How to Evict a Holdover Tenant in North Carolina



Remember the friend that would come to the party, and refuse to leave?

They always stayed after, drunk, and would try to sleep on the couch?

This friend, although a great one, or perhaps a not so great one, simply wore out their welcome.

This friend is the holdover tenant.

And your job is to get rid of him.


The 5 Steps to Get Rid of the Holdover Tenant in North Carolina

1. Provide notice of non-renewal of the lease to the tenant. (Notice Requirement)

2. File and serve eviction papers on the holdover tenant (Complaint for Summary Ejectment)

3. Appear in court and request (Magistrate or District Court)

4. Obtain a judgment for possession (Court Findings)

5. Repossess your property. (Repossession and Disposal of Tenant Property)

Each one these steps have their own distinct process, and are covered more thoroughly in our blog How to Evict a Tenant in North Carolina.

We suggest you check that out for a more complete understanding of the eviction process.

For now, let’s get back to the holdover tenancy.

What is a Holdover Tenant in North Carolina?


A holdover tenant, simply put, is one that has stayed past the terms of their lease agreement.

Generally speaking, the landlord, or the tenant, has the option not to renew the terms of the lease at the end of the lease’s expiration date. There is no legal obligation, on either party’s part, to continue with the lease agreement.

A holdover tenancy is defined in North Carolina General Statute 42-26a, in relevant part, as:

Any tenant or lessee of any house or land, and the assigns under the tenant or legal representatives of such tenant or lessee, who holds over and continues in the possession of the demised premises, or any part thereof, without the permission of the landlord, and after demand made for its surrender

In plain English, because we hate the legal mumbo jumbo, this means that you as a landlord have asked the tenant to leave, after providing proper notice, and the tenant has refused to comply.

What is the Notice Requirement to Evict a Holdover Tenant?


The notice required to evict a holdover tenant in North Carolina will depend upon the term of the lease. There is no one size fits all approach for providing the notice

Weekly Tenancy: 2 Day Notice

Monthly Tenancy: 7 Day Notice

Yearly Tenancy: 1 Month Notice.

The notice you provide will be in the form of an Unconditional Notice to Quit, which is different than the Notice to Cure or Quit you would use for the 10 day period for an eviction for non-payment of rent.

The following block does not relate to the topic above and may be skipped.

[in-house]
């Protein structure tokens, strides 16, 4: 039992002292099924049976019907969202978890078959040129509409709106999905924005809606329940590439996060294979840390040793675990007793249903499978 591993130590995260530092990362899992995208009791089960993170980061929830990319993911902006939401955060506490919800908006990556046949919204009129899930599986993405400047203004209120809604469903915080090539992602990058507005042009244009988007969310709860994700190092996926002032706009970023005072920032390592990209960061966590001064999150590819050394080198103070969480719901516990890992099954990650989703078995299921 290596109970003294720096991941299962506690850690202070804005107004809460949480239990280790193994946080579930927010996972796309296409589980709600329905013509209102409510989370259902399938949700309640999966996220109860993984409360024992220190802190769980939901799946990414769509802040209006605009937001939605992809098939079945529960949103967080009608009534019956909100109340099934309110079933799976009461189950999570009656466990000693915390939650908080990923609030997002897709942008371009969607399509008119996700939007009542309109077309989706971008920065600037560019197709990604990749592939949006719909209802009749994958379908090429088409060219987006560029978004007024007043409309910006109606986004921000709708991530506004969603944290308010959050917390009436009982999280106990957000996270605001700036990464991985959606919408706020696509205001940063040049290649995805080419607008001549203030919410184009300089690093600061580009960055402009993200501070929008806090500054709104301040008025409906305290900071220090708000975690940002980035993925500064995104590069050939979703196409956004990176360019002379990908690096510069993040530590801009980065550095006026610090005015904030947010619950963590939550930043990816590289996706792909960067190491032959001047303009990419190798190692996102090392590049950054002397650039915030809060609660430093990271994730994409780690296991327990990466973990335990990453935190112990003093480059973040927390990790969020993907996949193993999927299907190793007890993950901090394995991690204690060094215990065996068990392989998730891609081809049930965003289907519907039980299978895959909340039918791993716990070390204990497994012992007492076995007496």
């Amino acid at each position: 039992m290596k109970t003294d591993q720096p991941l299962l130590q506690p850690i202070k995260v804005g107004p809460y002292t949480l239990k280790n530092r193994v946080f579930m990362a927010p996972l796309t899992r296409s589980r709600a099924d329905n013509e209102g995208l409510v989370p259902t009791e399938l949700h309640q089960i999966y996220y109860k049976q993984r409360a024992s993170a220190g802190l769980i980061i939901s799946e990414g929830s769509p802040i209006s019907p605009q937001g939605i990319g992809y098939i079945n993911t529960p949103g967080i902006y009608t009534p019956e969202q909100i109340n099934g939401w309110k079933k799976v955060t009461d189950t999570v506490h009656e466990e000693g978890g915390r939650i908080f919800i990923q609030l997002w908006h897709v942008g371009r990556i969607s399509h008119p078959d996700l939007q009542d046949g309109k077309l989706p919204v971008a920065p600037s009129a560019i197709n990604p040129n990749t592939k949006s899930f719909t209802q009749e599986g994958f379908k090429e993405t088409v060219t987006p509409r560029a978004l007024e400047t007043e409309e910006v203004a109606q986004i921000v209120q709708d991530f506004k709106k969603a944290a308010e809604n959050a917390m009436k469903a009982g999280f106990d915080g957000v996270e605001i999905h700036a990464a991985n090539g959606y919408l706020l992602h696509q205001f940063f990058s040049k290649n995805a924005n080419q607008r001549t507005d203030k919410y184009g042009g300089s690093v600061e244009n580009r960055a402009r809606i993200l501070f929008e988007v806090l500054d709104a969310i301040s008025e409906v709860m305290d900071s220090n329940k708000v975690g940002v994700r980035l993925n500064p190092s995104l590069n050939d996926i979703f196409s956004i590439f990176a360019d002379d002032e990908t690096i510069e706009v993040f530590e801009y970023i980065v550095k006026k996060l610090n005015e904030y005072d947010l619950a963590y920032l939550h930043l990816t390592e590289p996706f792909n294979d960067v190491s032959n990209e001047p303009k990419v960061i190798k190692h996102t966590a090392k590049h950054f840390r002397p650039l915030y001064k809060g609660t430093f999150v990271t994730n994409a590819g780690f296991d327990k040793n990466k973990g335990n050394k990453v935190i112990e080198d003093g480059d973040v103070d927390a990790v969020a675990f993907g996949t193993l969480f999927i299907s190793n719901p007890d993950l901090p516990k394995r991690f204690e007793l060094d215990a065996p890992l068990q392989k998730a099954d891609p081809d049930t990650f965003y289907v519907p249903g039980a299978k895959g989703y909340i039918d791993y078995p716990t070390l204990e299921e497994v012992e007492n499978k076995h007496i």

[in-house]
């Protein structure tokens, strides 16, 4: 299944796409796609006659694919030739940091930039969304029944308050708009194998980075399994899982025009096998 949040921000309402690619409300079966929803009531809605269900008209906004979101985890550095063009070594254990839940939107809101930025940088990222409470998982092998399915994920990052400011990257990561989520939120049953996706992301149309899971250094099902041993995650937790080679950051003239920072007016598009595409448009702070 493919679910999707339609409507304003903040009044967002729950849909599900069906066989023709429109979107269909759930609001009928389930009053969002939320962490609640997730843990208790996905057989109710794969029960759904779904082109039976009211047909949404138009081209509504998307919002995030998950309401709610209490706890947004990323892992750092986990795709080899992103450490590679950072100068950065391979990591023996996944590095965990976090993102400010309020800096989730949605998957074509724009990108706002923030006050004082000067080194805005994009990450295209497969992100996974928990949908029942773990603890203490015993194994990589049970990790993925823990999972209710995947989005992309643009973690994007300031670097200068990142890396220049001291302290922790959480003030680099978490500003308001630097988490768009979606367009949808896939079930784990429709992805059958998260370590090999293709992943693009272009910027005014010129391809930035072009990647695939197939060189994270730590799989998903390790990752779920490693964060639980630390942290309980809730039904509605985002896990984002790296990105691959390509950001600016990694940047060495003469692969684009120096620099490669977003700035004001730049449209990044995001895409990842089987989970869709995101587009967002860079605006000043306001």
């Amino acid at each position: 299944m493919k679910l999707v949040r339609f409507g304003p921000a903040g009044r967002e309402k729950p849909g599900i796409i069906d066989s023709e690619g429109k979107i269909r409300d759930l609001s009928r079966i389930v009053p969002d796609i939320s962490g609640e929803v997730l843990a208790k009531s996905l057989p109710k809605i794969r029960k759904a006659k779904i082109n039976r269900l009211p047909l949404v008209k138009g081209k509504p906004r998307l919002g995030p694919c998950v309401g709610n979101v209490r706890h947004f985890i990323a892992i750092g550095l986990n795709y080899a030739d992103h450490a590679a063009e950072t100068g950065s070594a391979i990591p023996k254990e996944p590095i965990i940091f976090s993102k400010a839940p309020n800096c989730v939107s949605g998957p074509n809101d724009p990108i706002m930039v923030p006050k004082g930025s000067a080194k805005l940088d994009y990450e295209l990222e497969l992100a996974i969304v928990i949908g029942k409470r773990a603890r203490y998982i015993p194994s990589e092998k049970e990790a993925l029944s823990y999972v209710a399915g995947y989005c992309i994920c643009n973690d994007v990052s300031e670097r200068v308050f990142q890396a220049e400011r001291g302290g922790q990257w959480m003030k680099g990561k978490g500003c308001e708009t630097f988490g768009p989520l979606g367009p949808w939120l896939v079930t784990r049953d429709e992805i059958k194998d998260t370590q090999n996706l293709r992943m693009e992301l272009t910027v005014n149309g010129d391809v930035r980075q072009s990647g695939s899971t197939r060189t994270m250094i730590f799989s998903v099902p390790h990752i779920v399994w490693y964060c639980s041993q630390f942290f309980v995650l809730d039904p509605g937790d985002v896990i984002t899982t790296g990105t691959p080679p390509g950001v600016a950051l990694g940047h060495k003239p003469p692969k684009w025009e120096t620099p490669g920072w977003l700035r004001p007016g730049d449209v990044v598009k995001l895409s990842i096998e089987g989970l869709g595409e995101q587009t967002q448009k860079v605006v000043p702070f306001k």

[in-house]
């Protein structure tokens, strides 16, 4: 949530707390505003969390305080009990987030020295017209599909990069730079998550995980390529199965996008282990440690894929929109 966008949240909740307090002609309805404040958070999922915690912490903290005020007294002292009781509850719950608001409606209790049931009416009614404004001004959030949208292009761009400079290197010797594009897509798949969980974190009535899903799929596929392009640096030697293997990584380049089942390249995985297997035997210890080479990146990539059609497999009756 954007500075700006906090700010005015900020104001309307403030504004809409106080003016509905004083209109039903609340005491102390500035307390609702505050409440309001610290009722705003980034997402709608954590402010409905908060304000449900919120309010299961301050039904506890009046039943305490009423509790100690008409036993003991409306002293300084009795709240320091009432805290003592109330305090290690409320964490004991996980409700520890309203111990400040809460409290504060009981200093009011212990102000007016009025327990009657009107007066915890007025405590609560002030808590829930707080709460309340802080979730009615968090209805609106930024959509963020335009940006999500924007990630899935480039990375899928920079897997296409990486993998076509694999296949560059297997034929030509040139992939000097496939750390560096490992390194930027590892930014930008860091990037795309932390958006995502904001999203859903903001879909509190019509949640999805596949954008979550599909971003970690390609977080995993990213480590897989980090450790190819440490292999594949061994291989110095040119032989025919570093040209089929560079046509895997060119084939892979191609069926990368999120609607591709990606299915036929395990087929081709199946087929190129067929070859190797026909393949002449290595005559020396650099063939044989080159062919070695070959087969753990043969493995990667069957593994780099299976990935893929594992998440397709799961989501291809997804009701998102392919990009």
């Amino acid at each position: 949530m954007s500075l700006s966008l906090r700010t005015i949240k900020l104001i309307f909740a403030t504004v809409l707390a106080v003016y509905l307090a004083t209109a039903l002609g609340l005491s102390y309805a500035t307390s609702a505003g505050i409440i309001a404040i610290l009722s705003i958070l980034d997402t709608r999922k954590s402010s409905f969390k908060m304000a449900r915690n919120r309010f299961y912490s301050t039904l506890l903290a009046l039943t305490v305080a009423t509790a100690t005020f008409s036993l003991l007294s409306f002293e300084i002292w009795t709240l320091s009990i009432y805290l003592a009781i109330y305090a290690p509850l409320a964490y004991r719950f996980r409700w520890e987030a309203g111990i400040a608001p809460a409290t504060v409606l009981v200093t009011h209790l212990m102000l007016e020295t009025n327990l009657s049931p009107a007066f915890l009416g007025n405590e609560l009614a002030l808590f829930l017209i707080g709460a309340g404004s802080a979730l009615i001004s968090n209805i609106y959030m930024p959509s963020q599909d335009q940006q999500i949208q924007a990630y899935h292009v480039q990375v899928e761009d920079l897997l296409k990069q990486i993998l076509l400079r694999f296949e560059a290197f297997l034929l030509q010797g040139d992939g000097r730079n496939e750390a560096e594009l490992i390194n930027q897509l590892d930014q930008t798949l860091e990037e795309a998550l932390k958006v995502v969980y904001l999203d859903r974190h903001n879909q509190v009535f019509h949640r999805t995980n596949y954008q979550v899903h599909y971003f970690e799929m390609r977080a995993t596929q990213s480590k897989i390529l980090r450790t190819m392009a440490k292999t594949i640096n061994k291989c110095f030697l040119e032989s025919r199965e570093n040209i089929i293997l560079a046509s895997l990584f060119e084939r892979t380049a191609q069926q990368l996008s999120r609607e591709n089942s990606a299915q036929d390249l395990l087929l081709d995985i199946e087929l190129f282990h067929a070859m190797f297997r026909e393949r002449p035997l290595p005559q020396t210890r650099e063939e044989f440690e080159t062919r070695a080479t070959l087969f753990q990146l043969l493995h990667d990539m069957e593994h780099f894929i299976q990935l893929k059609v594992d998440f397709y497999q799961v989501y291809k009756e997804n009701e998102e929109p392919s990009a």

An Unconditional Notice to Quit means that the tenant does not have an opportunity to correct the problem, but must leave by the date specified in your notice.

What Do I Do With the Holdover Tenant in North Carolina After Notice?


Once you provide notice to your holdover tenant to leave the property, or you will start the eviction proceedings, you wait the required days.

But make sure you are preparing for filing of the formal summary ejectment documents.

If the tenant leaves, then you conduct your inspection, and withhold any money from the security deposit for damages.

If the tenant stays, you being the eviction process on the tenant.

It is important to note, that you SHOULD NOT COLLECT RENT once you start the process. If you do, then the terms of the lease will automatically renew.

View the full process on how to evict a tenant by clicking here: How to Evict a Tenant in North Carolina.

Holdover tenants present their own unique set of problems. More than likely, for whatever reason, they are going to want to stay. What this means is that you may end up in a protracted eviction process, that could last for months.

We are Here to Help With Your Holdover Tenant.


At Linchpin Property Management, we are fortunate to be the only property management company in Fayetteville, North Carolina owned by a retired military attorney, and licensed North Carolina lawyer.

If you are a landlord or property investor dealing with a holdover tenant, reach out to use and we will answer your questions free of charge.

Don’t forget to read our entire guide on How to Evict a Tenant in North Carolina.

The Team at Linchpin Property Management.


The Pain in The Butt Disclaimer:

As always, information on this website is not intended to constitute legal advice, or the retention of our property management services, and is for general information purposes only.

Read our full disclaimer here: Legal Disclaimer